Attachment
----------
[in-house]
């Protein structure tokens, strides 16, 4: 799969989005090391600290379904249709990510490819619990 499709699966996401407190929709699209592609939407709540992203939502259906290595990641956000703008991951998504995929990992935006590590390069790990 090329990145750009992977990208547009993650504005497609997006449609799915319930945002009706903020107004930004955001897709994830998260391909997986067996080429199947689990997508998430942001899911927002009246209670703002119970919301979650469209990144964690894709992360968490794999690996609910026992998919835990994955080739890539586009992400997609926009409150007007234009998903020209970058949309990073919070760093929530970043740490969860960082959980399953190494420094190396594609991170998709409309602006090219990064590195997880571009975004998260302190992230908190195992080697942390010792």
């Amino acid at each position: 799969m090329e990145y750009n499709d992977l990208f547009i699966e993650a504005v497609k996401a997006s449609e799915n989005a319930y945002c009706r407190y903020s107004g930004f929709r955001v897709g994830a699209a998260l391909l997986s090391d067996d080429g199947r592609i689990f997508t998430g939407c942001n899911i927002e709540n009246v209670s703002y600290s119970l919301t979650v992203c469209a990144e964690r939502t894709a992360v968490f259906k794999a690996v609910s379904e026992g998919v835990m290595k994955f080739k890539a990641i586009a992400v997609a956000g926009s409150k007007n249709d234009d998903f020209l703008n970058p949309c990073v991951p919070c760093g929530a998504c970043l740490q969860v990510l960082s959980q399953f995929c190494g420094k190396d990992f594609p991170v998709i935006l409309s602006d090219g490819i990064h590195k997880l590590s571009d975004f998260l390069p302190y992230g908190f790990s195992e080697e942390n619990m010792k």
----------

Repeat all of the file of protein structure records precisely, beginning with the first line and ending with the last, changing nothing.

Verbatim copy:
[in-house]
């Protein structure tokens, strides 16, 4: 799969989005090391600290379904249709990510490819619990 499709699966996401407190929709699209592609939407709540992203939502259906290595990641956000703008991951998504995929990992935006590590390069790990 090329990145750009992977990208547009993650504005497609997006449609799915319930945002009706903020107004930004955001897709994830998260391909997986067996080429199947689990997508998430942001899911927002009246209670703002119970919301979650469209990144964690894709992360968490794999690996609910026992998919835990994955080739890539586009992400997609926009409150007007234009998903020209970058949309990073919070760093929530970043740490969860960082959980399953190494420094190396594609991170998709409309602006090219990064590195997880571009975004998260302190992230908190195992080697942390010792």
């Amino acid at each position: 799969m090329e990145y750009n499709d992977l990208f547009i699966e993650a504005v497609k996401a997006s449609e799915n989005a319930y945002c009706r407190y903020s107004g930004f929709r955001v897709g994830a699209a998260l391909l997986s090391d067996d080429g199947r592609i689990f997508t998430g939407c942001n899911i927002e709540n009246v209670s703002y600290s119970l919301t979650v992203c469209a990144e964690r939502t894709a992360v968490f259906k794999a690996v609910s379904e026992g998919v835990m290595k994955f080739k890539a990641i586009a992400v997609a956000g926009s409150k007007n249709d234009d998903f020209l703008n970058p949309c990073v991951p919070c760093g929530a998504c970043l740490q969860v990510l960082s959980q399953f995929c190494g420094k190396d990992f594609p991170v998709i935006l409309s602006d090219g490819i990064h590195k997880l590590s571009d975004f998260l390069p302190y992230g908190f790990s195992e080697e942390n619990m010792k």